Slippage is less likely to occur if you avoid day trading volatile assets or ones that have very low volume. It's also wise to avoid holding positions during major news releases related to the asset you're trading, as such news events can cause significant slippage.

Although slippage can lead to more significant losses than you hoped, the market order still gets you out of your position and protects you from further potential losses. Slippage doesn't occur all the time. Under normal conditions, a stop loss market order will get the trader out at the price expected.

Stop-Market Orders vs. Stop Limit Orders

Stop-Market Order Stop-Limit Order
Only executes if the market reaches the stop price or worse Only executes when the market hits the stop price but stays better than the limit price
Will always execute if the market hits that price or worse Will not execute if either condition is not met
Good for stopping further losses on a trade May not prevent major losses on a trade
Losses can be larger than you expect Good strategy if you expect the price to bounce back, but risky

Stop-loss limit orders are stop-loss orders that use limit orders as their underlying order type. Stop-limit orders usually use two different prices—the stop price and the limit price. The order does not become active on the market until it reaches the stop price, at which point the limit order becomes active.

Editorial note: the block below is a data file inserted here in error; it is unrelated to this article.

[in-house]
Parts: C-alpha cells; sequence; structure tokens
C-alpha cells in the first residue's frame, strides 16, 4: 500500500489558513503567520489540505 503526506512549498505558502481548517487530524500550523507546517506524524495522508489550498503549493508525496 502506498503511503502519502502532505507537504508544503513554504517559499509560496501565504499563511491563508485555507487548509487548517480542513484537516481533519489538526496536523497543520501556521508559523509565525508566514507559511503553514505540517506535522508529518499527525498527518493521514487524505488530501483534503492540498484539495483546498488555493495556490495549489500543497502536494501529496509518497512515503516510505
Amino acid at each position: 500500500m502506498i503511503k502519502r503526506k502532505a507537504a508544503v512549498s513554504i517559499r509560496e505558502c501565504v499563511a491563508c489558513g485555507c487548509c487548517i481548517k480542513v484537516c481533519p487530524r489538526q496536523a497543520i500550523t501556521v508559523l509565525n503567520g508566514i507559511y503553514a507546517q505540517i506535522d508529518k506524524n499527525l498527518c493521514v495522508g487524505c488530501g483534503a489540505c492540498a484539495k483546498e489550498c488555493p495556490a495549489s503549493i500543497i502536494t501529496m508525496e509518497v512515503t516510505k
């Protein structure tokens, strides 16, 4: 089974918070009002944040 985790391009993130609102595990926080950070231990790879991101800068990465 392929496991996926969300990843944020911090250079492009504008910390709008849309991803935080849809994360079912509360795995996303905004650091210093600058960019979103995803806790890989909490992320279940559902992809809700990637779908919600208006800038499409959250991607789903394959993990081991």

Limit orders are only filled at the order price (or at a better price if one is available). Because the market may move in the opposite direction, limit orders are not always filled. That means the stop-loss limit order may not get you out of a losing trade. When a market is moving quickly (or if a market has a large bid-ask spread), a stop-loss limit order can remain unfilled indefinitely, which exposes you to potentially larger and larger losses. In some cases, though, it may save you some money.

For example, suppose you buy a stock at $27 and place a stop-loss limit order with a stop at $26.50 and a limit at $26. The stop order will become active if the price drops below $26.50, and it will sell as long as the market is above $26.

Suppose a big sell order enters the market, absorbing all the buy orders all the way to down to $25. Your order is now live because the price dropped below $26.50. But it will not execute until the price again reaches the limit price of $26. A few moments later, the price may bounce back up to $26, getting you out at the minimum price you desired. If the stop-loss were a market order, it would have taken any price it could get, getting you out at $25. If the market goes back up, the limit order may have saved you $1 per share.